Journal of the House of Lords: Volume 19, 1709-1714. Originally published by His Majesty's Stationery Office, London, 1767-1830.
This free content was digitised by double rekeying. All rights reserved.
DIE Veneris, 9 Martii.
Hodie 3a vice lecta est Billa, intituled, "An Act for Sale of several Lands and Hereditaments of William Henden Esquire, in the County of Kent, for Payment of his Debts; and for settling other Lands, in the same County, of a better Value, to the same Uses, in Lieu thereof."
Message to H. C. with it.
Hodie 1a vice lecta est Billa, intituled, "An Act to explain and make more effectual a Clause relating to the Estate of Dame Rebecca Lytton, deceased, in an Act of Parliament, made in the Seventh Year of Her Majesty's Reign, intituled, An Act for Payment of the Debts of Sir John Bolles Baronet, a Lunatic."
Marquis Dorchester's Bill.
The Lord Delawar reported from the Lords Committees, to whom the Bill, intituled, "An Act for settling the Estates of the Right Noble Evelyn Lord Marquis of Dorchester, and William Pierrepont Esquire, commonly called Lord Kingston, Son and Heir Apparent of the said Lord Marquis; and also for settling the Estate of John Hall Esquire, on the Marriage of the said William Pieerepont Esquire," was committed: "That they had considered the same, heard the Parties concerned therein, and think it fit to pass, with several Amendments."
The Earl of Stamford reported from the Lords Committees, to whom the Bill, intituled, "An Act for vesting a certain Piece of Ground, being Part of a Field called Stonebridge Field, adjoining to Piccadilly, in the County of Middlesex, in Trustees, to dispose of the same, to discharge a Debt to the Crown, and to other Uses," was committed: "That they had considered the same, heard the Parties concerned therein, and think it fit to pass, with several Amendments."
Jermin's Divorce Bill.
The House was (according to Order) adjourned during Pleasure, and put into a Committee upon the Bill, intituled, "An Act for dissolving the Marriage of Stephen Jermyn, the only Son of Stephen Jermyn of London, Merchant, with Sarah Bell; and to enable him to marry again."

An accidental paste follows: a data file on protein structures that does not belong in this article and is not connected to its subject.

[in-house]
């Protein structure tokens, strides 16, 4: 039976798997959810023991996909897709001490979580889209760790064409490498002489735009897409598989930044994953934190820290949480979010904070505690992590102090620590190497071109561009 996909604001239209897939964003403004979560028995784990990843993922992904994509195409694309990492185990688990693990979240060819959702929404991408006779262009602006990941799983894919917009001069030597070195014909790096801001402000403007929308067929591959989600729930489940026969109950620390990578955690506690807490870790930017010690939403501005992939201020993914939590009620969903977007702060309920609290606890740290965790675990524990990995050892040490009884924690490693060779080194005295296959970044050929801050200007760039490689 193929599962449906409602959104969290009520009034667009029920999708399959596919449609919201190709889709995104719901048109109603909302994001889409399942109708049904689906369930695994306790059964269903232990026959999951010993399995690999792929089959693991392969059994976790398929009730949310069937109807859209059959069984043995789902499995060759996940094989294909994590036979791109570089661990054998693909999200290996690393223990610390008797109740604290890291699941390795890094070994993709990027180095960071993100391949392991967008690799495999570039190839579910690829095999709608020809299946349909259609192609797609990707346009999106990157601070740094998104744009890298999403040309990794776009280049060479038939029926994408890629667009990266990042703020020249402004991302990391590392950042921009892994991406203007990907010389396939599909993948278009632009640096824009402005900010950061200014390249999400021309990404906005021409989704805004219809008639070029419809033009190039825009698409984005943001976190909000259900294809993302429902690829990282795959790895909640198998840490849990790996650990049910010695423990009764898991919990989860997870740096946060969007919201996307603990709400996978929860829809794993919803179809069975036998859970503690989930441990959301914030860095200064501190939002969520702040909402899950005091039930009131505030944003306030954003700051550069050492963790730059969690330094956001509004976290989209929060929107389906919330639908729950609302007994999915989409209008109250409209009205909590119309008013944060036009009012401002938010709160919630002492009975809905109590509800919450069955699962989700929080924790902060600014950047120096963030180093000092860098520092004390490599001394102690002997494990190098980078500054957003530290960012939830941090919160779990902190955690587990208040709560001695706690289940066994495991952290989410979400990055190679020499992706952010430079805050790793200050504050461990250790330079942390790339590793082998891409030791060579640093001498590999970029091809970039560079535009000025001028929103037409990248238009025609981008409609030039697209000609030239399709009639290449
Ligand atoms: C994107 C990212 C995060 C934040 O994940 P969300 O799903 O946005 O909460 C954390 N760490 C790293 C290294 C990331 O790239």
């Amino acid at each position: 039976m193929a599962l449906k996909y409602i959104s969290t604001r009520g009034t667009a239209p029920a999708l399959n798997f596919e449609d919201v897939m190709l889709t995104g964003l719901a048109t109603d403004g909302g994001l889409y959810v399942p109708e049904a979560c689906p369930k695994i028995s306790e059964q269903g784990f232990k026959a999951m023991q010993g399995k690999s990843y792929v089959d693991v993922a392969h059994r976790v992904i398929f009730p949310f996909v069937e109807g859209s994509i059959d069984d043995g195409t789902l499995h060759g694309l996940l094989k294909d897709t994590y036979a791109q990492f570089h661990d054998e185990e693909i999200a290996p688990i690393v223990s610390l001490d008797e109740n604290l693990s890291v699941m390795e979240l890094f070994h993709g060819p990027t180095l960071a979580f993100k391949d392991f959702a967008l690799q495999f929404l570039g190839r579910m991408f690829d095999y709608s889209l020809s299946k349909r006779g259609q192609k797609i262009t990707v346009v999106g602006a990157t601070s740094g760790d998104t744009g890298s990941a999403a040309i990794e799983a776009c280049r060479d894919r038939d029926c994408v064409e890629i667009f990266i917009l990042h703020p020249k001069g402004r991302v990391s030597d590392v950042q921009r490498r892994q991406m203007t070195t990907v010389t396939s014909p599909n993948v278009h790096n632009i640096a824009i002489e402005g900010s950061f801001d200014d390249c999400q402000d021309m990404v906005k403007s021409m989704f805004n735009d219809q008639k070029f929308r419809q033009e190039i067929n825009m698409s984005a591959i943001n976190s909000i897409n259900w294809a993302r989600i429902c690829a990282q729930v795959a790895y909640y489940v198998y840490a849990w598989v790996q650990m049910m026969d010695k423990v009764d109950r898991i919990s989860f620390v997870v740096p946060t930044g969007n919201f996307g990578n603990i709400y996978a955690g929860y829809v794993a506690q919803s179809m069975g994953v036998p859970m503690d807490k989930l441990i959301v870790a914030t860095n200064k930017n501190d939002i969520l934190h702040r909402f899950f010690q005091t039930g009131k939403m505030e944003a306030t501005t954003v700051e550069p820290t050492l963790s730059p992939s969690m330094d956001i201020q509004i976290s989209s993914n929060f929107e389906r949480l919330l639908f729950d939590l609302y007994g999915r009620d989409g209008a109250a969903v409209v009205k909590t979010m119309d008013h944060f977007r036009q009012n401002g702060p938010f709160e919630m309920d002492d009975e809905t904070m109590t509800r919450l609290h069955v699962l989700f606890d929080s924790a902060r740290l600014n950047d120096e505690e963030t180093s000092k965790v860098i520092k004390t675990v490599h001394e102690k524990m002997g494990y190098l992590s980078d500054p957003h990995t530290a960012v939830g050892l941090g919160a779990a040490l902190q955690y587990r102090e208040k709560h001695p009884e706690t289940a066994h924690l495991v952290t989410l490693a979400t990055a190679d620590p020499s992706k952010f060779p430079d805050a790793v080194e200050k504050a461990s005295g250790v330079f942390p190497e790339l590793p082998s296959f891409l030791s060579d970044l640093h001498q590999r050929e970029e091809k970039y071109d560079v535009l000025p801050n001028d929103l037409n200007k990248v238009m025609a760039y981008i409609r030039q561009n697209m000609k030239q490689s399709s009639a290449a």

Bishop of Bristol to preach on the Fast Day.
Ordered, by the Lords Spiritual and Temporal in Parliament assembled, That the Lord Bishop of Bristol be, and he is hereby, desired to preach before this House, in the Abbey Church at Westminster, on Wednesday the Eight and Twentieth Day of this Instant March, being the Day appointed by Her Majesty for a general Fast.
Message from H. C. to fit.
Message from H. C. for a Conference on the Safety of the Queen's Person, &c.
And the Duke of Beaufort reported, "That the Lords had been at the Conference; and the Commons had delivered to them an Address, to be presented to Her Majesty, to which they desire the Concurrence of this House."
Address concerning Guiscard's Attempt on Mr. Harley, at the Council Table:
"We, Your Majesty's most dutiful and loyal Subjects, the Lords Spiritual and Temporal and Commons of Great Britain in Parliament assembled, have, to our great Concern, been informed of a most barbarous and villainous Attempt, made upon the Person of Robert Harley Esquire, Chancellor of Your Majesty's Exchequer, by the Marquis de Guiscard, a French Papist, at the Time when he was under Examination, for Treasonable Practices, before a Committee of Your Majesty's Council.
"We cannot but be most deeply affected, to find such an Instance of inveterate Malice, against one employed in Your Majesty's Council, and so near Your Royal Person; and we have Reason to believe, that his Fidelity to Your Majesty, and Zeal for Your Service, have drawn upon him the Hatred of all the Abettors of Popery and Faction.
"We think it our Duty, upon this Occasion, to assure Your Majesty, that we will effectually stand by and defend Your Majesty, and those who have the Honour to be employed in Your Service, against all public and secret Attempts of Your Enemies. And we most humbly beseech Your Majesty, that You will be pleased to take all possible Care of Your Sacred Person, on whose Life the Welfare and Happiness of Your People, as well as the Liberties of Europe, entirely depend.
"And we do in all Humility represent to Your Majesty, that one effectual Means, conducing to the Safety of Your Majesty's Royal Person, will be, to give such Directions as in Your great Wisdom shall seem most proper, for causing Papists to be removed from the Cities of London and Westminster."
Message to H. C. for another Conference about it.
And the Duke of Beaufort reported, "That the Lords had been at the Conference; and acquainted the Commons, that this House had agreed to the Address; with filling up the Blank with ["Lords Spiritual and Temporal"]."